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Works Thomas Girtin

Durham Cathedral and Castle, from the River Wear

1796 - 1797

Primary Image: TG1075: Thomas Girtin (1775–1802), Durham Cathedral and Castle, from the River Wear, 1796–97, graphite, watercolour and gum arabic on laid paper, 37.5 × 49.5 cm, 14 ¾ × 19 ½ in. J. Paul Getty Museum, Los Angeles (2010.35).

Photo courtesy of J. Paul Getty Museum, Open Content Program (CC BY 4.0)

Description
Creator(s)
Thomas Girtin (1775-1802)
Title
  • Durham Cathedral and Castle, from the River Wear
Date
1796 - 1797
Medium and Support
Graphite, watercolour and gum arabic on laid paper
Dimensions
37.5 × 49.5 cm, 14 ¾ × 19 ½ in
Object Type
Studio Watercolour
Subject Terms
Durham and Northumberland; Gothic Architecture: Cathedral View; River Scenery

Collection
Versions
Durham Cathedral and Castle, from the River Wear (TG1073)
Durham Cathedral and Castle, from the River Wear (TG1074)
Catalogue Number
TG1075
Girtin & Loshak Number
158ii as 'Durham Cathedral'; '1797-8'
Description Source(s)
Viewed in 2010

Provenance

Edward Hawke Locker (1777–1849) (lent to SPWC, 1823); his sale, Christie’s, 15 June 1844, lot 466; bought by 'Vaughan', £11 0s 6d; Henry Vaughan (1809–99) (lent to Manchester, 1857; London, 1862; London, 1871; London, 1875); John Lewis Roget (1828–1908) (lent to London, 1905; London, 1908); then by descent to J. R. Roget; his sale, Sotheby’s, 12 March 1987, lot 67, £81,400; Professor Ian Craft (1937–2019); his sale, Sotheby’s, 14 July 2010, lot 70, £265,250; bought by the Museum

Exhibition History

SPWC, 1823, no.40 as ’Durham’; Manchester, 1857, no.82; London, 1862, no.841; London, 1871, no.123; London, 1875, no.38; Fine Art Society, 1901, no.11; London, 1905, no.2; London, 1908b, no.231; Manchester, 1912, no.33 or no.86; Agnew’s, 1931, no.102; Agnew’s, 1953a, no.97; London, 2002, no.54; Los Angeles, 2011, no.9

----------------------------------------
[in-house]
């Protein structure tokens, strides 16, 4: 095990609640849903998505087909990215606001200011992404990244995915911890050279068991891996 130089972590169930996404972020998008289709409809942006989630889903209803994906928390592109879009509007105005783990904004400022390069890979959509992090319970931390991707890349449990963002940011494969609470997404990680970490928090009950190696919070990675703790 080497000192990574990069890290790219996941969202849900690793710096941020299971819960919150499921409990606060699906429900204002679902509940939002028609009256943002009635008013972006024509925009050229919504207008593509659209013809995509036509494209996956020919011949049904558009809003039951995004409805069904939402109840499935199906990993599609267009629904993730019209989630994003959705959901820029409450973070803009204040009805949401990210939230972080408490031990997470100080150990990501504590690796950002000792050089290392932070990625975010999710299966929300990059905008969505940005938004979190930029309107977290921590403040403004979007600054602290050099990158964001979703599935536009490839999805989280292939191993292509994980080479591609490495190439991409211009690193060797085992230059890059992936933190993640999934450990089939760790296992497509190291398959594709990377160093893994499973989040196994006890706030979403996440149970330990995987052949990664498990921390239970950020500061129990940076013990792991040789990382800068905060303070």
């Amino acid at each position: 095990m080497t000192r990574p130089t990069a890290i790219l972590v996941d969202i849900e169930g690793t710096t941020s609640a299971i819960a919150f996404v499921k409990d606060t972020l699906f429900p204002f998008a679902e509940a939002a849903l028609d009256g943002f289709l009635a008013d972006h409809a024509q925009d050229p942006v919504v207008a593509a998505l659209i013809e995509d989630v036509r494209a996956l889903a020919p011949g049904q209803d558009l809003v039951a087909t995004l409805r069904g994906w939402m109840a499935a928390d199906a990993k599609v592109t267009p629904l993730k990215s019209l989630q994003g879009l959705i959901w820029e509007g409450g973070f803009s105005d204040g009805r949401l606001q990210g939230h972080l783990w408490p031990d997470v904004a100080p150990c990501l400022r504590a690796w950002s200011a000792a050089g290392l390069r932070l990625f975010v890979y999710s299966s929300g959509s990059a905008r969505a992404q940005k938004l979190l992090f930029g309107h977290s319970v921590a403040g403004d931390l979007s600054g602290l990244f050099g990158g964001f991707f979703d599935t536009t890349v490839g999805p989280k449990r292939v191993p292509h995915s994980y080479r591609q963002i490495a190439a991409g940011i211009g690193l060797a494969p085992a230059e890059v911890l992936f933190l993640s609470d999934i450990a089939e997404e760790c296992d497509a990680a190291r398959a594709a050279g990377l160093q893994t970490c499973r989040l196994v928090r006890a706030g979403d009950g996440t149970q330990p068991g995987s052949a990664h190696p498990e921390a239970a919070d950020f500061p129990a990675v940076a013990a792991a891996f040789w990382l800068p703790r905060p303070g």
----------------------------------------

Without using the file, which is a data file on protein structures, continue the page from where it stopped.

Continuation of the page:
Bibliography

Davies, 1924, p.21, pl.76; Mayne, 1949, p.43; Hawcroft, 1975, p.32; Morris, 1987b, p.20; Roach, 2012, p.413

About this Work

Durham Cathedral and Castle

This finely preserved watercolour is the earlier of two views of Durham Cathedral and Castle taken from the river Wear (the other being TG1074) that were executed from a pencil sketch (TG1073) made on Girtin’s first independent tour, to the northern counties and Scottish Borders in 1796. Girtin’s viewpoint from low down next to the weir adjacent to Framwellgate Bridge owes much to the example of his master, Edward Dayes (1763–1804). Dayes’ view Rochester Castle, from the River Medway (see TG0057 figure 1) provided the model for Girtin’s early watercolour of the town (TG0057), and this in turn formed the basis for the composition here. From this low and oblique angle, the double arch of the bridge forms a solid base from which the twin symbols of Church and State rise up with a presence that matches the commanding location of the castle and cathedral on a rock above the river Wear. It is intriguing to note that when Turner visited Durham a year later, in 1797, he adopted exactly the same viewpoint to make the pencil drawing (see TG1073 figure 1) from which he too was to produce a major watercolour (see figure 1). As David Hill has argued, Turner seems to have consulted Girtin’s 1796 sketches before embarking on his tour, and he followed Girtin’s viewpoint on a number of other occasions (Hill, 1996, pp.4–5). The slight variation in what can be seen in the two views may be accounted for, as Tim Wilcox has drawn my attention to, by the fact that Girtin customarily sat to make his sketches, whilst Turner stood. The fact that Turner’s view shows more of the Galilee Chapel, at the west end of the cathedral, may have had a further significance because it was then at the centre of a fierce controversy relating to James Wyatt’s (1746–1813) restoration programme, which, if carried out in full, would have seen its destruction. John Carter (1748–1817) led an ultimately successful campaign against the proposal, but concern over the fate of the great Norman building might have been part of the motivation for the production of Girtin’s Durham view, especially if, as seems likely, it was commissioned before the artist set out on his trip to the north east in 1796.